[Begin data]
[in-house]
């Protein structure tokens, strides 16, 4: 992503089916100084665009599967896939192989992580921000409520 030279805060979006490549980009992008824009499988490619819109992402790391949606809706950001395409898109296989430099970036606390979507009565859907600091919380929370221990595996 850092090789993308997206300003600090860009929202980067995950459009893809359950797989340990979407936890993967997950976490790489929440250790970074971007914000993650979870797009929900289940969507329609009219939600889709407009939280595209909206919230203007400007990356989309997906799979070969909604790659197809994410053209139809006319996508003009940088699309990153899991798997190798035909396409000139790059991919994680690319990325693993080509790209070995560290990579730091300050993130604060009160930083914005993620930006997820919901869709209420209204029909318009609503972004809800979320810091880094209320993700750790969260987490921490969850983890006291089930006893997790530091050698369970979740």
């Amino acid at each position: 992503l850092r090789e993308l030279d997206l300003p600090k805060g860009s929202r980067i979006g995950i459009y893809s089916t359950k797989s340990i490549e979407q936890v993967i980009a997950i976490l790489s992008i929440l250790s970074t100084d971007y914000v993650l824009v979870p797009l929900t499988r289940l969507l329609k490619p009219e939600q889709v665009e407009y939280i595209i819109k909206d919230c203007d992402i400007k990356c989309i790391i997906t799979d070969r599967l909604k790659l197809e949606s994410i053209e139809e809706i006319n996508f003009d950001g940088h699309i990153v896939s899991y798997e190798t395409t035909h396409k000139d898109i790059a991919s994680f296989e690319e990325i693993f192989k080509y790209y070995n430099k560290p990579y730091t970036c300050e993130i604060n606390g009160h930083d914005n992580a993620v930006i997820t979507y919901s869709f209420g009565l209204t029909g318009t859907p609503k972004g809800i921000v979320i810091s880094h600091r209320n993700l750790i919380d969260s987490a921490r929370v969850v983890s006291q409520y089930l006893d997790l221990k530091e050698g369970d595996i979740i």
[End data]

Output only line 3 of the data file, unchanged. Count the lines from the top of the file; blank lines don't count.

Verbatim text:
């Amino acid at each position: 992503l850092r090789e993308l030279d997206l300003p600090k805060g860009s929202r980067i979006g995950i459009y893809s089916t359950k797989s340990i490549e979407q936890v993967i980009a997950i976490l790489s992008i929440l250790s970074t100084d971007y914000v993650l824009v979870p797009l929900t499988r289940l969507l329609k490619p009219e939600q889709v665009e407009y939280i595209i819109k909206d919230c203007d992402i400007k990356c989309i790391i997906t799979d070969r599967l909604k790659l197809e949606s994410i053209e139809e809706i006319n996508f003009d950001g940088h699309i990153v896939s899991y798997e190798t395409t035909h396409k000139d898109i790059a991919s994680f296989e690319e990325i693993f192989k080509y790209y070995n430099k560290p990579y730091t970036c300050e993130i604060n606390g009160h930083d914005n992580a993620v930006i997820t979507y919901s869709f209420g009565l209204t029909g318009t859907p609503k972004g809800i921000v979320i810091s880094h600091r209320n993700l750790i919380d969260s987490a921490r929370v969850v983890s006291q409520y089930l006893d997790l221990k530091e050698g369970d595996i979740i």